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The Tulane Hullabaloo

Foxygen concert finds mismatch in band, audience energy

Photo by Cara Robbins | Courtesy of High Road Touring

Photo by Cara Robbins | Courtesy of High Road Touring

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Bathed in red light and framed by velvet floor-to-ceiling curtains, Foxygen’s theatrical performance on Monday at One Eyed Jacks was fitting for the debut of its latest album, “Hang.” Refined yet wild expression, multiple costume changes from basic t-shirts to a tied-up button down shirt and an unsuspecting crowd characterized the night.

Foxygen was preceded by the Australian singer-songwriter Gabriella Cohen and her band. Cohen’s voice was drawling and rich as the crowd swayed to her performance, an inviting contrast to open the show.

After Cohen’s set, fans drew in close to the stage in anticipation of Foxygen’s entrance. A couple minutes of built-up instrumentals led into the opening number and title track, “We are the 21st Century Ambassadors of Peace & Magic,” followed by two more hit songs from the band’s second album.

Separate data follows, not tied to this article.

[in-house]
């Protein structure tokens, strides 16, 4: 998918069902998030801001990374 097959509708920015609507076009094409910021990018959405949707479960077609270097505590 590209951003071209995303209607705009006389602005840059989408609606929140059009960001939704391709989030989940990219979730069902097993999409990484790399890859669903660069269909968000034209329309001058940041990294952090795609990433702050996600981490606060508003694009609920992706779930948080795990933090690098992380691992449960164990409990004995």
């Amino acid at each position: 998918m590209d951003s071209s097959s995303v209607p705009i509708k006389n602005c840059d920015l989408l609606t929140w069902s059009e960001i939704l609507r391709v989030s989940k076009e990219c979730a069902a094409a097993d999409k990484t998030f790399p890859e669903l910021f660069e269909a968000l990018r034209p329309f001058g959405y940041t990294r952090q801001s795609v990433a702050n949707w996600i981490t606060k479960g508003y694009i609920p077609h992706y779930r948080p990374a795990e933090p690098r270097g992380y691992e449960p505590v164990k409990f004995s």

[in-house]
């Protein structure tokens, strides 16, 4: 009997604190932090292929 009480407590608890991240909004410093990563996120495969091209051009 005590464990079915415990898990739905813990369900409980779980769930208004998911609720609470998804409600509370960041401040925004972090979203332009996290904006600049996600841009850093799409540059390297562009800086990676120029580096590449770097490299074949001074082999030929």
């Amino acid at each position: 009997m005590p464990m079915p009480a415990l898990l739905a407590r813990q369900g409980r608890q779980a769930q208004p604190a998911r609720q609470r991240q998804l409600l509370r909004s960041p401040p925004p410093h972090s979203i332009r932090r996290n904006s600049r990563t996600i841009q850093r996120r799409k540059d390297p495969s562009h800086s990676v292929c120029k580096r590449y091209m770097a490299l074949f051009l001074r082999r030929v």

Duo Sam France and Jonathan Rado, who alternated between the keys and guitar, were accompanied onstage by three horn players, a female vocalist and a drummer to complete the band’s experimental sound. France’s vocals along with salutes, raised fists and other onstage antics enlivened the crowd.

At the fourth song, Foxygen began with “Follow the Leader” proceeding to perform the entirety of “Hang.” Songs from the new album showcased France’s diverse vocal register. As the set progressed reactions were mixed as some crowd members became less engaged while those closest to the stage remained lively.

Though “Hang” has a complexity of sound that Foxygen’s previous albums lacked, each song blended together in an instrumental flurry complimented by France’s stage presence. The atmosphere in the venue was tame compared to the evident showmanship and talent of the band members.

The set ended with a reinvigorated crowd and encore of older songs including “No Destruction” and “How Can You Really,” with France performing a trumpet solo on his knees to close the show. While it was an entertaining and a fruitful expression of its latest sound, Foxygen’s performance left the audience unmatched in spirits to those of the band.

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Student newspaper serving Tulane University, Uptown New Orleans
Foxygen concert finds mismatch in band, audience energy